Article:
Most people's advice for success in life? Try again after failure. It almost always pays off to try again, work on a new strategy, or think through things differently. But how do people acquire the motivation to keep trying after they've hit a snag? One answer might be through social modeling: watching others around us who have succeeded after retrying.
Science journalist Ed Yong describes a study in which 1-year-old babies played with an adult under two conditions. One of the adult models performed two simple tasks easily, and the other succeeded at the same tasks only after failing multiple times. A team researchers led by MIT graduate student Julia Leonard conducted the study with 103 infants who visited a children's museum:
As the babies watched, Leonard tried to retrieve a toy from a container, and detach some keys from a carabiner, narrating her efforts along the way. In front of some babies, she succeeded at each task immediately, performing each three times in the span of 30 seconds. In front of others, she spent the same period struggling, and only retrieved the toy and keys just before the time ran out.
What happened next?
“Now it’s your turn to play with a toy,” she said to the infants. She then handed them a music box that she had already activated. The box came with a large, conspicuous, and completely useless button. Pressing it did nothing, but it was the act of pressing that mattered. Leonard found that babies who had seen her struggling with her own objects prodded the button more often than those who had seen her succeed effortlessly.
First some questions about the study:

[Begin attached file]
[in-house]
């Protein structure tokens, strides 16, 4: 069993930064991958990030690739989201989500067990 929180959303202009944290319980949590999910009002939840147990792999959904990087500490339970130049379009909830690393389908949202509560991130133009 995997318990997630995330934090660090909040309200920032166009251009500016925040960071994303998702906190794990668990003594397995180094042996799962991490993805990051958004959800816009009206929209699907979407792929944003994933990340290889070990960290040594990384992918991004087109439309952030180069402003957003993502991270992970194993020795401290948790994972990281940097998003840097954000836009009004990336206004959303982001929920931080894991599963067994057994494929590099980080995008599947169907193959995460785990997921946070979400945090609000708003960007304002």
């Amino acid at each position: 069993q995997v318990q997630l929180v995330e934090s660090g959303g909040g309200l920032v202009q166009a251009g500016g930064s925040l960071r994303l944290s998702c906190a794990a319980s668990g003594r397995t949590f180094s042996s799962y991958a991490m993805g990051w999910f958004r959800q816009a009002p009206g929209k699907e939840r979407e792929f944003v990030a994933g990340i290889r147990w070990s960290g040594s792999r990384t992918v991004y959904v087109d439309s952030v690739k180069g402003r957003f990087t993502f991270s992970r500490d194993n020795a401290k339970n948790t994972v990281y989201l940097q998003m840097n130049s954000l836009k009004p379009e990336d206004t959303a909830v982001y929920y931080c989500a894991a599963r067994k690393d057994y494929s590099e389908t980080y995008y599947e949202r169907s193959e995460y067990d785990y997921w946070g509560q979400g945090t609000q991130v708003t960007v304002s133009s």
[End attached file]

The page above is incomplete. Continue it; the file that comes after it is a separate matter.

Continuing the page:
a) Is this study experimental or correlational? (and why?) What are the independent and dependent variables?
b) If you had to guess, would you say this study was between subjects or within subjects?
c) How long do you think it might have taken for the researcher who conducted this study to get over 100 babies to participate?
Now that you've considered question c above, you'll have a greater appreciation for what happened next: The graduate student, Julia Leonard, was asked by her advisor to conduct the whole study all over again! As you read this next quoted passage, look for themes introduced in Chapter 14:
Her results came in just as psychologists were starting to grapple with their reproducibility crisis—a deep concern that many of the results in published papers might be unreliable due to poorly-designed studies and sloppy practices. To weed out such results, many psychologists have said that their field should put more emphasis on replication—repeating studies to check if their findings hold up. Others believe that more experiments should be preregistered—that is, scientists should specify their research plans ahead of time. [...]
So after Leonard had spent a year studying the value of persistence, her advisor Laura Schulz told her to do the experiment again. “It was a very meta moment,” she says. She recruited another 120 infants, and she preregistered her plans. And to her delight, she got exactly the same results.
Review the information in Chapter 14 and consider these questions:
d) Why might it have been important for Leonard to conduct a replication of her original study? Give three reasons why replication is important.
e) Did Leonard conduct a direct replication, a conceptual replication, or a replication-plus-extension study?
f) Would it have been better for the replication to have been conducted by a different scientist? Why or why not?
g) Not all replication studies are preregistered, but this one was. What are two of the main benefits of preregistering a study--either a replication study or an original study?
Note: Unfortunately, the original study's publication is behind a paywall. But if your college subscribes to the journal Science, you can read the paper and even see a movie of four of the infants in the experiment.